Feel Healthier, Without Breaking the Bank


If you’re looking to be a healthier version of yourself, you’re not alone. There are a lot of little lifestyle changes you can make to improve the quality of your overall health. Here are a few tips that are easy on your schedule and budget: Exercise

  • Take a class online. There are several videos available on Youtube that you can follow along with at your own pace. According to Prevention.com, “Vigorous dance workouts provide ample distractions—fun music, lots of arm waving—so you may not notice how hard you're actually working.” Mix it up and try your hand at yoga, Zumba or cardio from the comfort of your home. A couple of good YouTube channels to look at are “Yoga with Adriene” and “The Balanced Life with Robin Long.”

  • Or, try something different by going outdoors to workout with a great view and fresh air. You also never know what you’re going to get as far as the terrain goes, so it could potentially be more challenging for your muscles than a machine at the gym.

  • Mix it up with low impact workouts that can burn calories without putting too much pressure on you or your body. Speed walking, step climbing, biking and rowing will get your heart rate up without completely wearing you out. Alternative methods like yoga, meditation and swimming can even help with addiction recovery. This is because these activities allow you to focus your mind and can relieve stress and anxiety, both of which are triggers for relapse in many individuals who are in recovery.

  • Fit in ‘incidental’ exercise by taking the stairs, parking further away and utilizing the time during TV commercials to do crunches, squats and other strength-training exercises.

No matter what activity suits you, don’t be afraid to give yourself some much-needed downtime afterwards so you feel energized enough to take on the next day. Diet tips They say that getting fit is 80% diet, and our nutritionist Gabrielle would be inclined to agree. In order for your workouts to be more worthwhile for your physique, opt for meals that are lower in refined carbs and sugar.

  • Replace the crunch of carbohydrates with veggies by using lettuce instead of bread and carrots over chips.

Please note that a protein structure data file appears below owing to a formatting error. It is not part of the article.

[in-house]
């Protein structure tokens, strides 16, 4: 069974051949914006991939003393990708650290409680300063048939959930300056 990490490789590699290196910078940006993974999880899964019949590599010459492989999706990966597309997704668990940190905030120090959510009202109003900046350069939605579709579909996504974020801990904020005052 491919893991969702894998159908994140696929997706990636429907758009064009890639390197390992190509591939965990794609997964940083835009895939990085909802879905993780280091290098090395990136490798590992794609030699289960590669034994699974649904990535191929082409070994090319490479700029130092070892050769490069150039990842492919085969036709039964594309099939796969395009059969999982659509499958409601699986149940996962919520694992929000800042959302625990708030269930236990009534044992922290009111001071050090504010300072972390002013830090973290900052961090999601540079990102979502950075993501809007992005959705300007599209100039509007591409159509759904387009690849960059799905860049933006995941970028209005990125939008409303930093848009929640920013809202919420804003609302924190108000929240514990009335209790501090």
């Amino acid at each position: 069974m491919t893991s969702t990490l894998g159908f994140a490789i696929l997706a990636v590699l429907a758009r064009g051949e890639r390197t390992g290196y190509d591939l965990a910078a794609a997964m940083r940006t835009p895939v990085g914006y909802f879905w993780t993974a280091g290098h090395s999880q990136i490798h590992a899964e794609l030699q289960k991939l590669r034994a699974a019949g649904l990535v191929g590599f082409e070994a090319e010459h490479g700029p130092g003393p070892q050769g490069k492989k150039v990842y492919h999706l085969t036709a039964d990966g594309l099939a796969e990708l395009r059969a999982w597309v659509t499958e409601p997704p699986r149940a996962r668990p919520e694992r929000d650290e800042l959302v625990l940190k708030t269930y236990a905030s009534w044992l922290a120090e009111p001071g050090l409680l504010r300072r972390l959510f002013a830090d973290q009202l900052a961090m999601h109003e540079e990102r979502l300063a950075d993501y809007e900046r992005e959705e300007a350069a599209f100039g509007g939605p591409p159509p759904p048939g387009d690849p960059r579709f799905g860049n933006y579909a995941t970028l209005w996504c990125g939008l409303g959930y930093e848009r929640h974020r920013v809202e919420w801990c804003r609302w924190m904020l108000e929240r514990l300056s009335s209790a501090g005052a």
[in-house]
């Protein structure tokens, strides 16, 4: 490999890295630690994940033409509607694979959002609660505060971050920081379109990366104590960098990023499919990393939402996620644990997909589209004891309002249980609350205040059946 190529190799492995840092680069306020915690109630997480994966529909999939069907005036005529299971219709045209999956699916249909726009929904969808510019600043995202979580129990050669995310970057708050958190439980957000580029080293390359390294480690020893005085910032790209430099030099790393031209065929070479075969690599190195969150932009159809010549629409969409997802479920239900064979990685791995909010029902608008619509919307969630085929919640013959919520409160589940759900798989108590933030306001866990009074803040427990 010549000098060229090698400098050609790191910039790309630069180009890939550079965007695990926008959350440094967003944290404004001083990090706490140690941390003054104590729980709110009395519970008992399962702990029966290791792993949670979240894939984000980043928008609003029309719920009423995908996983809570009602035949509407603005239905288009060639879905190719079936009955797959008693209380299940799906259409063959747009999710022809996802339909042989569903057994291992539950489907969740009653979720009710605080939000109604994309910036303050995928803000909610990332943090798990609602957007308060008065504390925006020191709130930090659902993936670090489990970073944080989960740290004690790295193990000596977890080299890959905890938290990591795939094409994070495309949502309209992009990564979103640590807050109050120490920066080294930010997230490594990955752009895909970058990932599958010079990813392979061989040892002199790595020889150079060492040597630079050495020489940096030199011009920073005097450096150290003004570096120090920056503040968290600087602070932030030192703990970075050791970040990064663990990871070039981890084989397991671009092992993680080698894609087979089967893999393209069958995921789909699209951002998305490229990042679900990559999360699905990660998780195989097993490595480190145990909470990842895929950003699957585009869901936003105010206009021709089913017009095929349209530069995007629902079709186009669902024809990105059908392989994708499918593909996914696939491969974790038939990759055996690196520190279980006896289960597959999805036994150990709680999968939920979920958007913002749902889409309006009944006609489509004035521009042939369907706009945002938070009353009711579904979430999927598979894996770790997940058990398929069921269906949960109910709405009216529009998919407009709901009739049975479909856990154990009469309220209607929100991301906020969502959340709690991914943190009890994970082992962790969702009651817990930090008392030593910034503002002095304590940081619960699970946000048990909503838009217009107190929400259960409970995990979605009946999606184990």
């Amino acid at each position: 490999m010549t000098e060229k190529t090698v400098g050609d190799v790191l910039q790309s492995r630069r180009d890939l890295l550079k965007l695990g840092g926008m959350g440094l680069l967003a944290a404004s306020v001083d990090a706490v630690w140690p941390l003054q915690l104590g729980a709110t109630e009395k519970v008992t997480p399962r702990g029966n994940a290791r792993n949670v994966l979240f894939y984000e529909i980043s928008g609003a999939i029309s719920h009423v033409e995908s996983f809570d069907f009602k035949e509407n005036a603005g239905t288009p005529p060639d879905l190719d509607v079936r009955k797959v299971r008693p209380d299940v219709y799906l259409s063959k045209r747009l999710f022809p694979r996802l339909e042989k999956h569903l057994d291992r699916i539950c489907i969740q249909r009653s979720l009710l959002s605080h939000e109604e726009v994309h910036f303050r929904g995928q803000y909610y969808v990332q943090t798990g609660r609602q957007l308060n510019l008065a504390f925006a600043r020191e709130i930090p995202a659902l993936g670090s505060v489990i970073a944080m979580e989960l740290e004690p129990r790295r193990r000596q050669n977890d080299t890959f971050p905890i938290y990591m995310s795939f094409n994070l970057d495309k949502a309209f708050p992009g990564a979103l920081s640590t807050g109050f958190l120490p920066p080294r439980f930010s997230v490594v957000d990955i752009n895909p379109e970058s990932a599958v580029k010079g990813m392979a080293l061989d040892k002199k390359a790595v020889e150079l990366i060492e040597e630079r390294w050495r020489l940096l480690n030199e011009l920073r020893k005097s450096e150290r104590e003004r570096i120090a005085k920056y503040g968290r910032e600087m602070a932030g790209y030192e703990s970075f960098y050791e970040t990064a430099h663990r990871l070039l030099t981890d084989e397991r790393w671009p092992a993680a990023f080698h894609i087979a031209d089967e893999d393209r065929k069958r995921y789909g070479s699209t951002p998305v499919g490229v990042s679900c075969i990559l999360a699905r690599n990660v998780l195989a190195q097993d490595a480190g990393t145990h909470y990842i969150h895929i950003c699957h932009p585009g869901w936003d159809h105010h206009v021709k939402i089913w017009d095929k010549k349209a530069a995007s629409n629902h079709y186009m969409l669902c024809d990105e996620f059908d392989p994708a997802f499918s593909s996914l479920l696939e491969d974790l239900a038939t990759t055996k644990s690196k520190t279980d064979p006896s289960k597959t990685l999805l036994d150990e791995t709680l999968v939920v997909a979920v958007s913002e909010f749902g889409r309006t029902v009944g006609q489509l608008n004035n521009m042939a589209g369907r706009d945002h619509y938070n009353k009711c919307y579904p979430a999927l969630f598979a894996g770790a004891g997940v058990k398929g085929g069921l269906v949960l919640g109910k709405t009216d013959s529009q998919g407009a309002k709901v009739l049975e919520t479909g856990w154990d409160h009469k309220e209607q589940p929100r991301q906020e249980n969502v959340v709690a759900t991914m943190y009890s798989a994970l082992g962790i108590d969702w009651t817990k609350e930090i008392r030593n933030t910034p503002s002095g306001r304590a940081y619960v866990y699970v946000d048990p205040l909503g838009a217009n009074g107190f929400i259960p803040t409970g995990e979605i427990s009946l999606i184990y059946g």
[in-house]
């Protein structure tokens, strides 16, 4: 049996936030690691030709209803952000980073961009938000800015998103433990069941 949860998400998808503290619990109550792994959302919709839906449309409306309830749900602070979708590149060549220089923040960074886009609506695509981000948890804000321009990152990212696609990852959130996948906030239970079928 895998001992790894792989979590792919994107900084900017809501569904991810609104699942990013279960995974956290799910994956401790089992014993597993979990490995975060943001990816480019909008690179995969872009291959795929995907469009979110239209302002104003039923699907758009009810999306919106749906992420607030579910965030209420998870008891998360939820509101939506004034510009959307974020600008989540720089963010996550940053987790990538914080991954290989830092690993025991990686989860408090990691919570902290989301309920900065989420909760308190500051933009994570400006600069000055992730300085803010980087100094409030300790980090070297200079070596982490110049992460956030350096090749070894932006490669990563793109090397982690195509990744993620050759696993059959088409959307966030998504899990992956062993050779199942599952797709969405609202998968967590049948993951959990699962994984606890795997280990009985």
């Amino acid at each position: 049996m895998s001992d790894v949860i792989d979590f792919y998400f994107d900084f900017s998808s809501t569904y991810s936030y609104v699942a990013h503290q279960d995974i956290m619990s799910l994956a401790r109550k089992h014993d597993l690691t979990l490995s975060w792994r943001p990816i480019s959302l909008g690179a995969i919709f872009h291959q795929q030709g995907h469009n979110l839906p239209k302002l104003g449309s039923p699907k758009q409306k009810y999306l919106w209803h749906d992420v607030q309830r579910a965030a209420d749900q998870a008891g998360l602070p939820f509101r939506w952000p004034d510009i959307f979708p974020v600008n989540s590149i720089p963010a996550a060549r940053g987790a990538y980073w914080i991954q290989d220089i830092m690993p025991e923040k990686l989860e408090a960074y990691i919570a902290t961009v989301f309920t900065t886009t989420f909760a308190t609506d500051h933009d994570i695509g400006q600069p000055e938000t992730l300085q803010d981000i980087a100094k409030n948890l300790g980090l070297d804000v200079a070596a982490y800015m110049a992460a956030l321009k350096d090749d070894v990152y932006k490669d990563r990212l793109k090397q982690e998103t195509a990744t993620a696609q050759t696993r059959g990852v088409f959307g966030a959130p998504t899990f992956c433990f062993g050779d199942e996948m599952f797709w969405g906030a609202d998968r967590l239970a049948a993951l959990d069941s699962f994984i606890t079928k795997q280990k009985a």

• Flavour your water with fruit slices like orange, lemon, or frozen berries instead of artificial sweeteners.

  • Instead of snacking on things like pretzels or crackers, reach for food higher in protein such nuts, cheese or boiled eggs.

  • Replace dessert with fruit, natural full-fat yoghurt (or both), or a naturally sweeter tasting tea like chai, peppermint, liquorice, cinnamon or ginger tea.

  • Choose lean meats and proteins to keep you fuller for longer after meals such as eggs, greek yogurt, fish, chicken or kangaroo.

  • Make your own salad dressing by simply using a good quality olive oil and lemon juice or balsamic vinegar. Mix it up with fresh ginger, garlic, chilli or mustard depending on your salad.

  • Processed and pre-packaged foods are usually higher in sugar and contain preservatives and additives that are no good for your body. Shop around the outside aisles of the supermarket (this is where all the fresh foods are), read nutritional labels to know what you’re potentially consuming - if you can’t pronounce it or don’t know what it is, don’t eat it.

  • Invest in your health and save money by cooking at home and being aware of your portion sizes. Dish up on smaller plates so you’re less likely to overserve yourself. Use smaller cutlery so it takes you longer to eat your food and gives leptin (the satiety hormone) time to send the message to your brain that you’re full (about 20 minutes).

  • Foods you have to shell (like pistachios) or peel (like oranges) may also slow you down and prevent you from overeating.

  • Avoid eating in front of the TV or mindlessly scrolling through your social media as this will distract you from being aware of how much you eat and even making you hungrier.

  • Don’t eat snacks from the bag or box, as it can be hard to keep track of how much you’ve consumed.

Remember, you don’t have to give up foods or food groups all together – a little goes a long way. Consider meal planning to avoid over-buying food, and ensure you’re being healthy throughout the week. Drink plenty of water to stay hydrated and stave off hunger. Keep a food diary to help keep you accountable for your food choices.

References

outdoors - https://www.active.com/fitness/articles/6-reasons-to-ditch-the-gym-and-exercise-outside?page=1

low impact - https://www.prevention.com/fitness/fitness-tips/8-low-impact-exercise-workouts

addiction recovery - http://www.drugrehab.org/alternative-methods-swimming-yoga-meditation-help-recovery/

carbs - https://www.healthline.com/nutrition/15-ways-to-eat-less-carbs

portion - http://www.health.com/health/gallery/0,,20769037,00.html

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